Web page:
Would you like to become a software developer? Would you like to be a programmer? You have heard it so many times, it is certain, but do you really want to do it? What are the advantages, how easy is it and is it worth it? Well, sit back and enjoy the answers below to undestand how to choose a programming language.
What to consider?
The choice of the right programming language is an interesting technical topic. However, there are several factors to consider. Many people do not even consider this question since the choice is not really made by them but by their school or by their company. When we study computer science we have courses in several programming languages which allows us to have a first idea of how each programming language looks. Depending on the courses and school projects, a student may get more familiar with a specific language than other ones.
If we remove the school procedure and consider someone who has not studied in a university or just wants to become a developer, there are several things we have to consider.
Choosing the right technology
In the past, there were the full-stack developers, but lately, with the shift in software architecture, there has been a separation between front-end and back-end; this separation allows a better specialization and efficiency for the developer. This should be taken into account for someone that wants to start coding since the back-end development is more related to what happens behind the scene (communication with the database and its processing) while the front-end is about the pages and interface that the end-user will see and interact with.
When we decide to follow a career path in Information Technology, the programming language is not the only thing we have to consider. There are many technologies that go with a language, an ecosystem as it is called. The ecosystem can bring a different level of difficulty to familiarise with and it has to be considered. So one thing is the difficulty of the language and its ecosystem, how fast you could be productive with it.
Another thing to think about is the popularity, as written below. Popularity brings more job openings and a higher possibility of you signing a contract.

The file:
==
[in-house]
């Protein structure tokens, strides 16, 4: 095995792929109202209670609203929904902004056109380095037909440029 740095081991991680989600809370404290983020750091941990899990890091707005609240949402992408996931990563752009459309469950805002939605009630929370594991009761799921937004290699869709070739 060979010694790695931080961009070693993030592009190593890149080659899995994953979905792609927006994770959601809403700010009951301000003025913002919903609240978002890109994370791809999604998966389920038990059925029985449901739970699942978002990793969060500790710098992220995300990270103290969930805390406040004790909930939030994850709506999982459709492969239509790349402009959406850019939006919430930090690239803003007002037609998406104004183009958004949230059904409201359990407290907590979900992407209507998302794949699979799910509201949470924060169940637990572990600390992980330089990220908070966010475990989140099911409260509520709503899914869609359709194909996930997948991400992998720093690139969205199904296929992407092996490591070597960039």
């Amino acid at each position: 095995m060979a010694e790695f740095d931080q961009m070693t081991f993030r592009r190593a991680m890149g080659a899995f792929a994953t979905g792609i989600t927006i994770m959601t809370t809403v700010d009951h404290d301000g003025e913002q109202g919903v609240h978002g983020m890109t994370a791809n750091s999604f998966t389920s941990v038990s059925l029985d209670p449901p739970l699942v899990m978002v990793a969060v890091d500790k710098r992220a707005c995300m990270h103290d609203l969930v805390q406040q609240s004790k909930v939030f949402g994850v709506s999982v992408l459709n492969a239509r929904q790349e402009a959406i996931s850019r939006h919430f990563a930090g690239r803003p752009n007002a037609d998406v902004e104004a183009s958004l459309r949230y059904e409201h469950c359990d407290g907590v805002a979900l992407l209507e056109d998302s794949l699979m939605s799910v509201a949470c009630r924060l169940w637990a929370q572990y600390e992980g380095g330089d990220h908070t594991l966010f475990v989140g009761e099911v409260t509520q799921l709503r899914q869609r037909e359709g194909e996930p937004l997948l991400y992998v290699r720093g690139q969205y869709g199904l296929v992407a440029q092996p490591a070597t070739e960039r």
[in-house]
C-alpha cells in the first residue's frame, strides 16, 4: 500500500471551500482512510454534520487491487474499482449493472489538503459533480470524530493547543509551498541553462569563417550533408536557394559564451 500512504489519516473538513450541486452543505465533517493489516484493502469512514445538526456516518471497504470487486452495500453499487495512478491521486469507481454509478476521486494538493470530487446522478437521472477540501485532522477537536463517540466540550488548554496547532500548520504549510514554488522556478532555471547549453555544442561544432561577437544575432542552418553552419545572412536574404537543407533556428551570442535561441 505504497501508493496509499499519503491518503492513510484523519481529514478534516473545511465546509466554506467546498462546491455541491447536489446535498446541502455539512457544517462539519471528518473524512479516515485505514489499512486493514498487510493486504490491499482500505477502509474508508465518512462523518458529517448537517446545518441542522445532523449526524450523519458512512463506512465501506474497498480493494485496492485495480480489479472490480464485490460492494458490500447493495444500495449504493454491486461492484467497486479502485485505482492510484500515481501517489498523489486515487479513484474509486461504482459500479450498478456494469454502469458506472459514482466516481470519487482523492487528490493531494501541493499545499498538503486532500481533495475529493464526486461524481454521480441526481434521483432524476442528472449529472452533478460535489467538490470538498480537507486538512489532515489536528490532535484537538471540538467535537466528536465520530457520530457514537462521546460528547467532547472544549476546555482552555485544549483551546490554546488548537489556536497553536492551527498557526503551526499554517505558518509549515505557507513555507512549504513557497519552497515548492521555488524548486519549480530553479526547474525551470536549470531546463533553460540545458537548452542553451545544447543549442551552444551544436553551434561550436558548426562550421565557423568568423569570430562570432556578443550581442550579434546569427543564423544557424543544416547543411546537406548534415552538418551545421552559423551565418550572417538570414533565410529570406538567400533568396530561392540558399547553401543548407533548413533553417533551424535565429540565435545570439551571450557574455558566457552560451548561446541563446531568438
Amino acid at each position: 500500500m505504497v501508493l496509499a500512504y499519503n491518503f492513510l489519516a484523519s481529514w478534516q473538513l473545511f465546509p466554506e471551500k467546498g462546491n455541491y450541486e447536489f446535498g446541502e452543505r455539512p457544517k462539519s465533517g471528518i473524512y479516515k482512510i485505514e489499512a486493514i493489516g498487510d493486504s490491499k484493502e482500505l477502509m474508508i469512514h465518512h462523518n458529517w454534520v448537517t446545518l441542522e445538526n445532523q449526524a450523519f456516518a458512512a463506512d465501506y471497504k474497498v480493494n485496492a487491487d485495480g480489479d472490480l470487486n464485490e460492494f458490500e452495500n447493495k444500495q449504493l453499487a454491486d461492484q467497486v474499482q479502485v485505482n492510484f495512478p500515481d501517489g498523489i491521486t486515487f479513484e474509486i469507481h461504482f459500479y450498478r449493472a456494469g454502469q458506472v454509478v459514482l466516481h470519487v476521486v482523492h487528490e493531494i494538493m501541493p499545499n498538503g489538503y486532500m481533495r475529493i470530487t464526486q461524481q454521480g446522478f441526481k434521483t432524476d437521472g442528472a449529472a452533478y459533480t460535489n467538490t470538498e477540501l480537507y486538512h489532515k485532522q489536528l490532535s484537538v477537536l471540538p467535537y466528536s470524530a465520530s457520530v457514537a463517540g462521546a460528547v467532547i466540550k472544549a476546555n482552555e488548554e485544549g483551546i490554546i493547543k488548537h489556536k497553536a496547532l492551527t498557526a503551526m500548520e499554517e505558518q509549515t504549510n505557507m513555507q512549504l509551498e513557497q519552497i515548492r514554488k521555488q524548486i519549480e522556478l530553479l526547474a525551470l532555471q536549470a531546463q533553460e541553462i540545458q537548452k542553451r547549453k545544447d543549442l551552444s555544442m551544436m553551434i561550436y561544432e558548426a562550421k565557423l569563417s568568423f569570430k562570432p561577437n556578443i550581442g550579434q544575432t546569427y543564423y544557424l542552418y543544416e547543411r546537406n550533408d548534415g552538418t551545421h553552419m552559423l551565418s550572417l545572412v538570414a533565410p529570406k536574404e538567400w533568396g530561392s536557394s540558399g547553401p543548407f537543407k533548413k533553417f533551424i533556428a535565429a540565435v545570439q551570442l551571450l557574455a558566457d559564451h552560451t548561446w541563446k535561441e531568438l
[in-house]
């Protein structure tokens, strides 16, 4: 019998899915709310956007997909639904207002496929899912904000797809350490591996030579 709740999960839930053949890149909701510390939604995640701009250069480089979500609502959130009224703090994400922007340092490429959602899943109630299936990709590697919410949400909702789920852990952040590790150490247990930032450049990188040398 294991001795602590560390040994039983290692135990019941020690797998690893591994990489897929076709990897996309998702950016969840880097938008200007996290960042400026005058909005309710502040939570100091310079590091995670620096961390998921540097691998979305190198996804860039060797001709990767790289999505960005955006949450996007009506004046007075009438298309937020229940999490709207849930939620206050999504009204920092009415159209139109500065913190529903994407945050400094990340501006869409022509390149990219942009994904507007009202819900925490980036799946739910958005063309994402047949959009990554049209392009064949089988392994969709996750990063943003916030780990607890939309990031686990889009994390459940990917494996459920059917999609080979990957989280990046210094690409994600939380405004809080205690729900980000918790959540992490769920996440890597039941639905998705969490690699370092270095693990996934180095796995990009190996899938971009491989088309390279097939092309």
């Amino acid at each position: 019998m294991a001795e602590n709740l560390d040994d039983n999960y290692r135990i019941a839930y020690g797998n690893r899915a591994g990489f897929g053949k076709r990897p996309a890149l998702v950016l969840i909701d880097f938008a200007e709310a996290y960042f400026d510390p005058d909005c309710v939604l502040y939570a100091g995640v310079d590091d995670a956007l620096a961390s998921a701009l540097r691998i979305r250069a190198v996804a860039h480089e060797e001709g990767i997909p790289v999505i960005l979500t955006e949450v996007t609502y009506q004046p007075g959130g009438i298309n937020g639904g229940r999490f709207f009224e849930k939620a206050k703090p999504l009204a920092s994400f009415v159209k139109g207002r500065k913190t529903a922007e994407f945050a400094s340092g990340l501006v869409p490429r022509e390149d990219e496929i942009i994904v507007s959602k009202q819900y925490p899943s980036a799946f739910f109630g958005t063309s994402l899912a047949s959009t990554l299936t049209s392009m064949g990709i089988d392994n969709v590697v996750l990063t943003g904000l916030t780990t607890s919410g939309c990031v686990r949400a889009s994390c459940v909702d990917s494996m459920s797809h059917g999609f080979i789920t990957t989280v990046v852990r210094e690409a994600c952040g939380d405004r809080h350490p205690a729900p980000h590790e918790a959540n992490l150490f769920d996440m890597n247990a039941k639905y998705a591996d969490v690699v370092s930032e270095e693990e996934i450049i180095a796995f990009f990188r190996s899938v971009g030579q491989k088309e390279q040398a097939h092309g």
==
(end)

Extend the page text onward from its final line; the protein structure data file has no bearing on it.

How popular is the language?
A good way to gauge the popularity of a programming language is to use Google Trends. It is easy to see below that people have been more in interested in Python than in Java recently. In Google Trends we have the possibility to compare several languages accross different countries, or even worldwide. This gives us a better picture about what is happening trend-wise.
What if you have studied Computer Science?
Engineering schools, Universities and other types of schools related to computer science and software development include programming language courses among others. In that case, things are different, maybe easier. If in your school, the teacher/professor of C++ was great or you participated in a very interesting assignment which had to be developed in Java, you may have gained more skills and feel more comfortable with this specific programming language. Then, when you finish school and you are asking yourself, “Alright, now what?”, you will probably look for a job opening for the language you have more experience with.
If your school is up to date teaching recent programming languages that are popular in companies, this is a good method to go. However, some schools still teach languages like Fortran or Turbo Pascal; if you stick to these languages, it will be hard for you to find a job since these languages are not used anymore. Only companies with legacy systems still look for developers with these skills. This is not what you want to go for.
What will I do in the future?
An important thing to consider when you want to choose a programming language is what you will do in the future.
- Stick to the same programming language I know?
- Be the developer that learns a new language at the flick of a switch?
- Go the manager route?
- Turn to Product Definition?
This list above is not exhaustive but it gives an idea of possible career paths for a developer. Here what we would like to focus on is the first two bullets. If you want to stick to the same programming language for a long time, probably all your career, it is worth it. You can reach the expert level, a skill that is well paid and recognized in the software development world. Companies need these kind of people. This person could be you. In that case, you should pay attention to choose the right one in the beginning.
On the other hand, if you are the type of developer who likes to learn new languages often, there is an advantage too; you will be flexible and able to compare the technology stacks. It will give you a better picture of the programming world. You will be able to join the new exciting startup which has their back-end written in a new language no one knows about.
How to choose a programming language may be hard for the beginner but you may not even need to take this decision if you have already worked on it for whatever reason. It is a good practice to lean towards the popular languages to be able to find a job more easily but also answers to your issues from a big community of developers. Whatever it is you have to choose or even change later but you have to take action. Sit back and code!
If you need more insight about software development topics and career, you may check other articles on this website here.